KUALA LUMPUR - Malaysia's Internet regulator on Thursday denied accusations that it was blocking access to a BBC report about netizens in the Muslim-majority nation lampooning the country's prime minister.
Prime Minister Najib Razak's administration faces public discontent over hikes in government-controlled fuel and power prices.
He responded to the criticism in a weekend speech in which he highlighted a drop in the price of water spinach, a common dish in Malaysian cuisine known locally as "kangkung".
Malaysians soon began mocking the aristocratic Najib -- who recently came under fire for traveling with his wife on luxurious private jets at taxpayer's expense -- as being out of touch with common citizens.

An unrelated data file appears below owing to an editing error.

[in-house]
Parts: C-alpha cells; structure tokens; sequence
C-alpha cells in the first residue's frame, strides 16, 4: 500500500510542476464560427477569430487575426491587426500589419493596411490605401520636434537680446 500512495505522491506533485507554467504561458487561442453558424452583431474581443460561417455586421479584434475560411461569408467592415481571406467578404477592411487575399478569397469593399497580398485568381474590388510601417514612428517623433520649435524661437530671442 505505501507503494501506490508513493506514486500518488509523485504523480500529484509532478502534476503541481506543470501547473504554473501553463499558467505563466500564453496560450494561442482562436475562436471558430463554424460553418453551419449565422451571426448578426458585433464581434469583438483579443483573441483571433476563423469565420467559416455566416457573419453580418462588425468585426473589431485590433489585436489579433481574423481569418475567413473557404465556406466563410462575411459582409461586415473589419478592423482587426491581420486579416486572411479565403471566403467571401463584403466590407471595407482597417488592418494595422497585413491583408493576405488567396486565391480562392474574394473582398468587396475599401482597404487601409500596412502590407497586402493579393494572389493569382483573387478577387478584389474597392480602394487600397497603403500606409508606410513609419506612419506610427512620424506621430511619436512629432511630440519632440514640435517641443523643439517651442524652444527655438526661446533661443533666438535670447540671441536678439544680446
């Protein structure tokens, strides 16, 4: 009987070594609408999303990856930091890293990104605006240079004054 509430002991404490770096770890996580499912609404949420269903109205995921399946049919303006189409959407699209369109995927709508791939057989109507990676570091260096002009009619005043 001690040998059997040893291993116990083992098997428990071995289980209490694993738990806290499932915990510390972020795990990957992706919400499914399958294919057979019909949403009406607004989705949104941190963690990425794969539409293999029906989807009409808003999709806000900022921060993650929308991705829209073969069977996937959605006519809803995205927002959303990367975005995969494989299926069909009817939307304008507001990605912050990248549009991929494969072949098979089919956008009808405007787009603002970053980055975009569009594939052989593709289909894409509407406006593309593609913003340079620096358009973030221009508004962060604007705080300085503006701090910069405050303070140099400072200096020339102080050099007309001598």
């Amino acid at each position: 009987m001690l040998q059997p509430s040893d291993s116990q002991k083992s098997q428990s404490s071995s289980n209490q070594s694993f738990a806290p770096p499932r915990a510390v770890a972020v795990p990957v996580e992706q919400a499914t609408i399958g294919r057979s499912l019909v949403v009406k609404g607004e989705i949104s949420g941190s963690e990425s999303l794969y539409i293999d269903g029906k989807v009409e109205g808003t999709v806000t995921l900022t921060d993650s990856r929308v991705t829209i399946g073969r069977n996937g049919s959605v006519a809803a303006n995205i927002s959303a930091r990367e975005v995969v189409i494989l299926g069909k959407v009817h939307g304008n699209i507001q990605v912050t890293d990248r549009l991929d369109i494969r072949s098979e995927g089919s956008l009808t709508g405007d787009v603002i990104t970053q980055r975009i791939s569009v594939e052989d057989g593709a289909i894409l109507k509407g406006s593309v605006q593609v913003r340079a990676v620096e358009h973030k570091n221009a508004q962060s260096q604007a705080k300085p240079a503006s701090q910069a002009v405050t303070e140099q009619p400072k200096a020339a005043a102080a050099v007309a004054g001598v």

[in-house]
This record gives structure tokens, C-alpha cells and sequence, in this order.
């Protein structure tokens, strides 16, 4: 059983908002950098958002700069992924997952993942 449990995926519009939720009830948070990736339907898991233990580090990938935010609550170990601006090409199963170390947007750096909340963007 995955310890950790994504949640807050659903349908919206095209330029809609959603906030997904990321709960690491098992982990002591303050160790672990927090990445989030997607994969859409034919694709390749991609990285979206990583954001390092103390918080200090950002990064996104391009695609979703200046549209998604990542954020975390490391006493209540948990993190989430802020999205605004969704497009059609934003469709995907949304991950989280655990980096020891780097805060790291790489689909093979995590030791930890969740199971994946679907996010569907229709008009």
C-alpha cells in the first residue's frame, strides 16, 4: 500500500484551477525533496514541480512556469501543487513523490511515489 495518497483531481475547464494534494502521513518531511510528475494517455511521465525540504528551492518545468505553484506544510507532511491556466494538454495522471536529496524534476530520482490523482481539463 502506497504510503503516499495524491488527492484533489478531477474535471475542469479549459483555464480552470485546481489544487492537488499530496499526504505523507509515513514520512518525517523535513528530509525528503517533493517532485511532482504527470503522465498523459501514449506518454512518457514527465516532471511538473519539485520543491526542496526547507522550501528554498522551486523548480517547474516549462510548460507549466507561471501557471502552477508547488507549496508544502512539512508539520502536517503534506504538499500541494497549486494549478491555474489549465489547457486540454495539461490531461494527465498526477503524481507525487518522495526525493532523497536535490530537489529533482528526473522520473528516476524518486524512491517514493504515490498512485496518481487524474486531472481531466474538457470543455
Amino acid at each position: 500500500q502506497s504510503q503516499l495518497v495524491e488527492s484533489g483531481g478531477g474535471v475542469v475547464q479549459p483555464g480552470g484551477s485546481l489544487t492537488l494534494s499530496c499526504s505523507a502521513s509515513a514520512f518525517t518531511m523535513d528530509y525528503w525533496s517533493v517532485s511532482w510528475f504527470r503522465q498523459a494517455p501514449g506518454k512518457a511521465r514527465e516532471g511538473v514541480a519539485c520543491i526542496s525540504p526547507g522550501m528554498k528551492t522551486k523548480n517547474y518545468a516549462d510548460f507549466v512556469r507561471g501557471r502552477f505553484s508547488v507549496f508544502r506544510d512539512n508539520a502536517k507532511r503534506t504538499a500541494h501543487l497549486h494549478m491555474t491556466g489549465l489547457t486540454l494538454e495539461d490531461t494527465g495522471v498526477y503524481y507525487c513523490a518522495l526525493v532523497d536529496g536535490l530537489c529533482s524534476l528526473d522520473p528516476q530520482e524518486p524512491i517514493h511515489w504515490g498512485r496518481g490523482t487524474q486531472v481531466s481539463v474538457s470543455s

Critics posted thousands of tweets and a Facebook page simply titled "Kangkung" that pokes fun at Najib has garnered 18,000 likes, while local media said "Keep Calm and Eat Kangkung" t-shirts have gone on sale.
British broadcaster the BBC picked up the story in a report on its website Tuesday, but many Malaysian Web-users began to complain that they could not access it about 24 hours later, sparking accusations it was being blocked by the authorities.
The Malaysian Communications and Multimedia Commission (MCMC) told AFP it had not blocked the page, but said various Malaysian service providers could have acted of their own accord.
"Not that I know of. From our end there is no block," its corporate communications head Sheikh Raffie Abdul Rahman said.